Financial writer Dominic Frisby is worried about the War on Cash. In the Guardian, he argues that the end of cash would be disastrous for all of us, from the poorest unbanked citizens to the regular Joe who just wants to own his own money, and to spend it–or save it–however he likes.
What concerns me is the unofficial war on cash that is going on, from the suspicion with which you are treated if you ever use large sums of cash to the campaign in Europe to decommission the €500 note. I’m not sure the consequences have been properly considered.
Frisby also sees the end of cash as somewhat inevitable:
Electronic banking put paid to the cheque. Contactless payment is now doing the same to cash, which is becoming less and less convenient. In the marketplace convenience usually wins.
He points out that wealth distribution is already “about as unequal as it gets,” and that a cashless society might make inequality even worse. But what makes for really interesting reading are his concrete examples of why we should want cash to stick around.
In a world without cash, every payment you make will be traceable. Do you want governments (which are not always benevolent), banks or payment processors to have potential access to that information?
First up, security. Not the security of the transaction, but the security of the person making it. Cash is largely anonymous, and just because criminals use it to move capital around doesn’t mean all cash use is dodgy.
If you listen to the scaremongering, you’d start to think that all cash users are either criminals, tax evaders or terrorists. Sure, some use cash to evade tax, but it’s paltry compared to the tax avoidance schemes Google and Facebook have employed. Google doesn’t use cash to avoid tax. It’s all done via legislative means.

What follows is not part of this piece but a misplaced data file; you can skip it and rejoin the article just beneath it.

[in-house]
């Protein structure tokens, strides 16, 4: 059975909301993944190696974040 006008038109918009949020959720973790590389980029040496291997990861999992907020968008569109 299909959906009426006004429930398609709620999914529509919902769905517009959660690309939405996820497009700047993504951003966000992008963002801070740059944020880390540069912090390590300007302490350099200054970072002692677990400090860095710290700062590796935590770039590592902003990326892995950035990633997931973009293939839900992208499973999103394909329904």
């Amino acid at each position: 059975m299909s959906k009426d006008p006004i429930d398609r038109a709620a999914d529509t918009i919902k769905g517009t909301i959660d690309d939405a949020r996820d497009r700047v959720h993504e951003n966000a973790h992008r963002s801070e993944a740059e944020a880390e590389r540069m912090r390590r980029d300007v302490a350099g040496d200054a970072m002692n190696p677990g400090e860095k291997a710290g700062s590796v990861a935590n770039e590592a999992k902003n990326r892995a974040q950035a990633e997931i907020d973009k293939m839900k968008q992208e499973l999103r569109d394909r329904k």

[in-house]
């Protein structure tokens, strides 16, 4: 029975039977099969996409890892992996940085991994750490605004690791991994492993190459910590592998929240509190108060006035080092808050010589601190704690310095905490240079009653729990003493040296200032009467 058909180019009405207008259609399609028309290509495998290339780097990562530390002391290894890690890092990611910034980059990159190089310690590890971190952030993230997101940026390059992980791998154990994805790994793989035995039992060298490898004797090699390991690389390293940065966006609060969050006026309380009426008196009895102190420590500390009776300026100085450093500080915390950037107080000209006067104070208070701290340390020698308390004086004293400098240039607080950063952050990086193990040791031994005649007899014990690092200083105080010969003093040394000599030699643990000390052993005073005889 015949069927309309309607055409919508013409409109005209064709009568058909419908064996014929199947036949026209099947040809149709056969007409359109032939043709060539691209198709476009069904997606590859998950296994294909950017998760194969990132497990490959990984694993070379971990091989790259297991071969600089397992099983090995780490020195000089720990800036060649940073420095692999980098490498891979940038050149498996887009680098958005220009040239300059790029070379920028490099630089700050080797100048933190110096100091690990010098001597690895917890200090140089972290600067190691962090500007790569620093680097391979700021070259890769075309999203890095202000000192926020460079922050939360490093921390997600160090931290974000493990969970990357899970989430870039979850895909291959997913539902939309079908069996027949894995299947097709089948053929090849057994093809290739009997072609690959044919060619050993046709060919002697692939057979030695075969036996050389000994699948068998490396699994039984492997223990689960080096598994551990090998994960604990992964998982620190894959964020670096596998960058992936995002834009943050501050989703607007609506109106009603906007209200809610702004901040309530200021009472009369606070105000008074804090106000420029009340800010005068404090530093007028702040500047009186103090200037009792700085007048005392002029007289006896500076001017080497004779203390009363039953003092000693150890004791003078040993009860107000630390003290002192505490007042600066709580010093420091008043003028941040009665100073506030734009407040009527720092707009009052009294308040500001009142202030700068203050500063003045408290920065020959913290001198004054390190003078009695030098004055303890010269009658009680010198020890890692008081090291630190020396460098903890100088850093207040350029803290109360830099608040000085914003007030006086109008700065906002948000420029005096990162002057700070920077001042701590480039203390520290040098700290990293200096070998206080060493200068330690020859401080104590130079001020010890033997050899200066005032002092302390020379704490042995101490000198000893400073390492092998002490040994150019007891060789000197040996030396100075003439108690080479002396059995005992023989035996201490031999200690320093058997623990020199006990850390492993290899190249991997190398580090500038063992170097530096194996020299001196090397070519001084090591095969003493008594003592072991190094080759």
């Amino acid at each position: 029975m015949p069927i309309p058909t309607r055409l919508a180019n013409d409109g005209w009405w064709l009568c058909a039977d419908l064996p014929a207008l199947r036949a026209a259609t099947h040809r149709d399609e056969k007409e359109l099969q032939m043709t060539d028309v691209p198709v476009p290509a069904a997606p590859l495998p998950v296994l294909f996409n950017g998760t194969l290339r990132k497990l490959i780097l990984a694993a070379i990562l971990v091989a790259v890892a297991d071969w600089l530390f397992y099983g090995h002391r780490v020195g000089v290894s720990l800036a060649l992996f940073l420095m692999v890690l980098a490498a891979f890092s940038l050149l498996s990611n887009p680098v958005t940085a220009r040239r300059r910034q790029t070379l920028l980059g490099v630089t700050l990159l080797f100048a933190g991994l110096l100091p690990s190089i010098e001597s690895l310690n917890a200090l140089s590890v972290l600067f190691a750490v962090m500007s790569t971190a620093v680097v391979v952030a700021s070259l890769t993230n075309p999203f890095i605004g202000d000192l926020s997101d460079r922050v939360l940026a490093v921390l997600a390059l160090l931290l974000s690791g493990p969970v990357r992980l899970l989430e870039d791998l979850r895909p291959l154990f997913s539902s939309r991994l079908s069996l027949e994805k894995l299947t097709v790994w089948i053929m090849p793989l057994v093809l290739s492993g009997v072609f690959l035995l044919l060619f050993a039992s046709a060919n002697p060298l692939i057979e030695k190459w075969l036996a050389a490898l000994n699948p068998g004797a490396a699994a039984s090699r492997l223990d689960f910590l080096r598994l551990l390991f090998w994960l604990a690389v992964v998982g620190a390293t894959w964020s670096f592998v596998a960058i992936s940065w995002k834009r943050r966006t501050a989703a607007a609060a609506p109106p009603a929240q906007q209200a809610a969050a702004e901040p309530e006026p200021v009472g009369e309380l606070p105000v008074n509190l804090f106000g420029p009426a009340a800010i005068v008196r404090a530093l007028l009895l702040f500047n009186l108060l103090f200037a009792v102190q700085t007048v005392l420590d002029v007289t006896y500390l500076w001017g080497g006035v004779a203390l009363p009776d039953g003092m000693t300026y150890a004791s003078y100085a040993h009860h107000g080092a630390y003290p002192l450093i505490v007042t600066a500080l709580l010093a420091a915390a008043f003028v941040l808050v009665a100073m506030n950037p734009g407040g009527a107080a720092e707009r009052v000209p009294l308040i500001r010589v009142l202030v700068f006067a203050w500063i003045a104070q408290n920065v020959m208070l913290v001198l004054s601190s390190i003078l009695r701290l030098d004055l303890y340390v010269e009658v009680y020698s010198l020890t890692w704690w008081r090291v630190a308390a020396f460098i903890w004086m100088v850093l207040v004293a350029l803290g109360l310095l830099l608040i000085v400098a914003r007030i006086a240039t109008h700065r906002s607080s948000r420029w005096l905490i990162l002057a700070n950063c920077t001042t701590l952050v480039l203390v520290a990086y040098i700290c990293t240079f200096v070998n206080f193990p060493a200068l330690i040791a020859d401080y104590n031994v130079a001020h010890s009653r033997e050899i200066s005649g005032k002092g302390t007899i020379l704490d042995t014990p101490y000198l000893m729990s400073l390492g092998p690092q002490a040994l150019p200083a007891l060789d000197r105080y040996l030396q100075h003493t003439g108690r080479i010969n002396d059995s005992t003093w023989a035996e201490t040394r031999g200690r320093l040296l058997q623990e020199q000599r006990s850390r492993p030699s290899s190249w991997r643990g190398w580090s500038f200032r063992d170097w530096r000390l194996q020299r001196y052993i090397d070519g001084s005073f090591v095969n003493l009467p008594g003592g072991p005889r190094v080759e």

Like most things the government doesn’t want you to do, cash is being demonized. The U.K. government managed to get Internet content filters installed at the ISP (phone company) level by implying that only pedophiles would want unfiltered Internet. Electronic payments are easier to tax, and way easier to track than cash, and we know how much our governments like to track our every move these days. The €500 note may be banned soon, to stop “criminal” transactions, but as Frisby argues, the penalties for giving up cash are far harsher for the poor, and the unbanked. These are also the people with the fewest resources to do anything about it. Will they be lumped in with real criminals in future fiscal policy? In the same way that the outlawing of drugs empowers criminals and persecutes the people that use them, maybe the marginalization of cash will do the same thing for money?
Cash, on the other hand, empowers its users. It enables them to buy and sell, and store their wealth, without being dependent on anyone else. They can stay outside the financial system, if so desired.